Companies Work with MCOP to Test End-to-End Encrypted MCPTT Calls
Thursday, November 21, 2019 | Comments

Bittium, Athonet, Nemergent and the Mission Critical Open Platform (MCOP) project tested multivendor end-to-end ciphered mission-critical push-to-talk (MCPTT) calls. The test took place during the fourth MCX Plugtests organized by the European Telecommunications Standards Institute (ETSI) in Kuopio, Finland, in September.

The Plugtests series is the first independent testing of public-safety and other mission-critical Long Term Evolution (LTE), and the tests are essential to ensure seamless access to mission-critical services over 4G networks across different vendors’ products and implementation. The tests also provide essential feedback to Third Generation Partnership Project (3GPP) working groups on mission-critical communication specifications, a statement said.

The test for end-to-end multivendor secured MCPTT calls over mission-critical-grade LTE included MCOP’s subscriber identity module (SIM)-based authentication, setting up security associations using IPsec between Bittium Tough Mobile 2 as the user equipment and Athonet’s IP multimedia system (IMS) core, as well as Nemergent’s MCPTT standardized key exchange, authentication, service authorization and ciphering mechanisms. To have a fully end-to-end secure solution, the different vendors demonstrated interoperability at all the nodes involved in the communications chain and at the different 3GPP-defined message exchange protocols.

“This is a great achievement considering the whole mission-critical communications community, and we are proud to have been part of the test with our secure Bittium Tough Mobile 2 smartphone,” said Jari Sankala, senior vice president, defense and security at Bittium. “It is good to see that cybersecurity issues are gaining more and more importance also in the public-safety area.”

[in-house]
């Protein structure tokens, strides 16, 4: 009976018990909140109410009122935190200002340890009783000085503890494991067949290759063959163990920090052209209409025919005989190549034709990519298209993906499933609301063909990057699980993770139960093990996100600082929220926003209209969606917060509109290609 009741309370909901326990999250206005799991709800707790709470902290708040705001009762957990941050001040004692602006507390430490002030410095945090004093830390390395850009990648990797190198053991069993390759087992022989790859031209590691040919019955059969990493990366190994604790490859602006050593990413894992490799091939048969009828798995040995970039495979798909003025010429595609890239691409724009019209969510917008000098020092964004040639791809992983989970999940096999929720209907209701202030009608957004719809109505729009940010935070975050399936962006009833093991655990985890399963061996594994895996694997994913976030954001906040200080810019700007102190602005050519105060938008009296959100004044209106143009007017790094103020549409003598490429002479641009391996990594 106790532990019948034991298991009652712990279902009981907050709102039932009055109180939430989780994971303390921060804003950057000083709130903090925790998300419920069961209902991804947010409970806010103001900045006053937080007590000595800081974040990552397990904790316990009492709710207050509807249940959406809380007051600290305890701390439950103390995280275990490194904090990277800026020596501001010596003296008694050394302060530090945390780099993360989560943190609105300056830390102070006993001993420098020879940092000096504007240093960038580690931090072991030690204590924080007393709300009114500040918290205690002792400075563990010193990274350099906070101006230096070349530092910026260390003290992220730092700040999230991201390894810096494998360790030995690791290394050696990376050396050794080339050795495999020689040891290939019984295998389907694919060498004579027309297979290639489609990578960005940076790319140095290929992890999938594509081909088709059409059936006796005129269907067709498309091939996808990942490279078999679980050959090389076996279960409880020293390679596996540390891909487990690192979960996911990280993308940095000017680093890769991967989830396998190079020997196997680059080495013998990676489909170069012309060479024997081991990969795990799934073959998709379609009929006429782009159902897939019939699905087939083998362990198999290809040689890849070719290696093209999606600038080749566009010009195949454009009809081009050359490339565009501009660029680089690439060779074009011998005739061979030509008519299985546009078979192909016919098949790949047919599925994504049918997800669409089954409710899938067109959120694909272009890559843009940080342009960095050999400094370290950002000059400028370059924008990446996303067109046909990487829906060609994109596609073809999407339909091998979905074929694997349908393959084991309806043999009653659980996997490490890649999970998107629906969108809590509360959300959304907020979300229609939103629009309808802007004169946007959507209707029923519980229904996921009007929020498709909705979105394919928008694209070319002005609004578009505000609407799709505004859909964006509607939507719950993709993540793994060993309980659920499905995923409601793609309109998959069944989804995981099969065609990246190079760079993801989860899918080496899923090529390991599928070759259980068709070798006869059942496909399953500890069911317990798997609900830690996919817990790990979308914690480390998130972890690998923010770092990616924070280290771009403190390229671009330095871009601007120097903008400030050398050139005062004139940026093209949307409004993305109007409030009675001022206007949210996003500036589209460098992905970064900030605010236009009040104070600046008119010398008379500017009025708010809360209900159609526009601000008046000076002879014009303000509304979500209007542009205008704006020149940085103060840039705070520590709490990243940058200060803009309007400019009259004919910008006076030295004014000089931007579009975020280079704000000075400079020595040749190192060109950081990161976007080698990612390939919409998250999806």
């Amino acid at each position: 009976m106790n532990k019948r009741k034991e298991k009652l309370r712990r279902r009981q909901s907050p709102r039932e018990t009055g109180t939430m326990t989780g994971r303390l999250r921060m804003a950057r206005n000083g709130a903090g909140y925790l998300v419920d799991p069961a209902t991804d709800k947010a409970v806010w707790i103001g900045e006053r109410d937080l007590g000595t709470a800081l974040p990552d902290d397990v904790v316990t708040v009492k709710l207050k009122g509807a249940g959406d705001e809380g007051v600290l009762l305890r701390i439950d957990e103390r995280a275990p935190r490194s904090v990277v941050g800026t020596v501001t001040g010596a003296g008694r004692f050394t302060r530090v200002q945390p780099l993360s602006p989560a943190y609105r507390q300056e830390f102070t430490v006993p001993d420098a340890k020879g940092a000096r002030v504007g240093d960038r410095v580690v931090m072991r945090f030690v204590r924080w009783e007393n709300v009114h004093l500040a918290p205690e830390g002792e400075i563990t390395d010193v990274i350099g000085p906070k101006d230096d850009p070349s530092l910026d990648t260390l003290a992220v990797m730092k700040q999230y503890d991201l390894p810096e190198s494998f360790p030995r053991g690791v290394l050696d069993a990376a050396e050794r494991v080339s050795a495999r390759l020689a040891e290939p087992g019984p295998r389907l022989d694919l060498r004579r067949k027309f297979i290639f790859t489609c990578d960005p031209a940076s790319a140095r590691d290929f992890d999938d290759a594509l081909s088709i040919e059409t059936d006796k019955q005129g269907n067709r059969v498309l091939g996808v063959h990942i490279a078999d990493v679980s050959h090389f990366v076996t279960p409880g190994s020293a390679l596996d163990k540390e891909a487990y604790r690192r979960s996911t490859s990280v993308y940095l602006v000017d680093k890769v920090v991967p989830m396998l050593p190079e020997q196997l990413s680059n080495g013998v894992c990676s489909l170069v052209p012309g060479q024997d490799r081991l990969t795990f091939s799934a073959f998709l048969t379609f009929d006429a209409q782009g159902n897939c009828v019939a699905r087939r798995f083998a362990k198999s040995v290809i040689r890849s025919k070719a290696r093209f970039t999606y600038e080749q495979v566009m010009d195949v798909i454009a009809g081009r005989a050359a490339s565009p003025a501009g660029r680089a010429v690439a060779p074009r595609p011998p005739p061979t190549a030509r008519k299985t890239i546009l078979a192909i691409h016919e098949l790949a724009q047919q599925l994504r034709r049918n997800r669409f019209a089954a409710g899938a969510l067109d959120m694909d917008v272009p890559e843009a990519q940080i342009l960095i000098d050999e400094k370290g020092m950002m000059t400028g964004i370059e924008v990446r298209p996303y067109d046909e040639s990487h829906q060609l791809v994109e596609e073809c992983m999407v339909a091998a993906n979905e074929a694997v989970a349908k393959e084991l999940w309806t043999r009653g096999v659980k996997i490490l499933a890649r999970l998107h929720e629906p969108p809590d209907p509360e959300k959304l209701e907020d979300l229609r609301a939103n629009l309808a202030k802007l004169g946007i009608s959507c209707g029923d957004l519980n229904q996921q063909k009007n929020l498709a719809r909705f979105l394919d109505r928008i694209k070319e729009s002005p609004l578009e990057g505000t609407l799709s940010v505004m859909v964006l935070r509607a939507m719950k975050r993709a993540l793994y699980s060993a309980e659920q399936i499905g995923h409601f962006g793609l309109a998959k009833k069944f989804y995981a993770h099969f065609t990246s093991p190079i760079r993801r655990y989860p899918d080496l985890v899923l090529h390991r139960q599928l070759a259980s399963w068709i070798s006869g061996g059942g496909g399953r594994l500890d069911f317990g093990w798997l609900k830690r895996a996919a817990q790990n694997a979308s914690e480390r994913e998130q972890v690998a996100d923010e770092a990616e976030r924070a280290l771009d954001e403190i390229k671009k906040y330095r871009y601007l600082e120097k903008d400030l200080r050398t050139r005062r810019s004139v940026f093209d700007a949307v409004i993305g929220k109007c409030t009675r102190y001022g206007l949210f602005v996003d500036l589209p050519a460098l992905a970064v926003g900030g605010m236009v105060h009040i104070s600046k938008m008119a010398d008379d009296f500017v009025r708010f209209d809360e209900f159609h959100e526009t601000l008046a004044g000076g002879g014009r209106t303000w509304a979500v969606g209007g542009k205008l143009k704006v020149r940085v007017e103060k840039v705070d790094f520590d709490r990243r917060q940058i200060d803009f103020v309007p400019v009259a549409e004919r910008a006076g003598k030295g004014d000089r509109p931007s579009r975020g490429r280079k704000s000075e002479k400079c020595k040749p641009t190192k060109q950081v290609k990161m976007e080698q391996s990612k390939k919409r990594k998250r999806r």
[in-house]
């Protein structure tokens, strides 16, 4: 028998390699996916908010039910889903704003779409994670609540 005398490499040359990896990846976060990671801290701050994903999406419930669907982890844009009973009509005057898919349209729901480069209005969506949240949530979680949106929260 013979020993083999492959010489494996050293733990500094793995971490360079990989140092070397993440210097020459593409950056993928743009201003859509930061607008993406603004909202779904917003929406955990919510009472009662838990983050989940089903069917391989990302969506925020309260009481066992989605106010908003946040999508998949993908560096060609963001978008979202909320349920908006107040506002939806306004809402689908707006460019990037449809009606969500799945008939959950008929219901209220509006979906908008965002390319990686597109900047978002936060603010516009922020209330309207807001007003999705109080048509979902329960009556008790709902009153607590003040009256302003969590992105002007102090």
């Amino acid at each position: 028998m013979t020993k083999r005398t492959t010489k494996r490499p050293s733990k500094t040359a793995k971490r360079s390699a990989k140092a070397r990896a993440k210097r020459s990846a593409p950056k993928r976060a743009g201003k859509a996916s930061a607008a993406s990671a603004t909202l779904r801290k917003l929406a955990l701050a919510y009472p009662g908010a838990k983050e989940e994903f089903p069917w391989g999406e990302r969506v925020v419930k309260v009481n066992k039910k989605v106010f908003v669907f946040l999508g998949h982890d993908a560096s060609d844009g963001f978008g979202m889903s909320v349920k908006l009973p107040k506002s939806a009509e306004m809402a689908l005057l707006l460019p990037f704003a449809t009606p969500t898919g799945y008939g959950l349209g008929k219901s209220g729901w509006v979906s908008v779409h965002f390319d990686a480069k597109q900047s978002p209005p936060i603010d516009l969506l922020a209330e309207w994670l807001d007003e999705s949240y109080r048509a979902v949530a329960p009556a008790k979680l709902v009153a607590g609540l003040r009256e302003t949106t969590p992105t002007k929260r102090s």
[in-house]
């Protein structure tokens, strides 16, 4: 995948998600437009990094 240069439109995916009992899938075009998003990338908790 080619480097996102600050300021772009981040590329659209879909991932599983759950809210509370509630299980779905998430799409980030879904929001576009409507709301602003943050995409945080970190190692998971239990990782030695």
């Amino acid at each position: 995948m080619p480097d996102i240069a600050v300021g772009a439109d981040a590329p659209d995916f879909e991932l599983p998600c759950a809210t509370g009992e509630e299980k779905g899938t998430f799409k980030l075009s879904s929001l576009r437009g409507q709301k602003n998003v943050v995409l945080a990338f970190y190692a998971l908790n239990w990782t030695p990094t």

By using fully 3GPP Release 14/15 compliant mechanisms, the MCX user initially exchanged keying information and certificates with the key management system (KMS). Then, the client logged in and retrieved an access token from the IMS to later obtain fully secure authenticated access to the MCX application server (AS). The MIKEY-SAKKE protocol allowed proper sharing of keying information between the participants in the call to secure both MCX-specific signaling and voice communications.

The test is a milestone that once again demonstrates the maturity of the MCX solutions and shows that customers already have access to fully secure MCX solutions. Secure multivendor communications are one of the keystones in open standards, enabling mission-critical communications over private and public networks, the companies said.

“Once again the use of open APIs (application programming interface) has been proven as the best way to foster the deployment of pioneer standardized multivendor mission-critical communications ecosystems,” Fidel Liberal, PhD, MCOP coordinator said.

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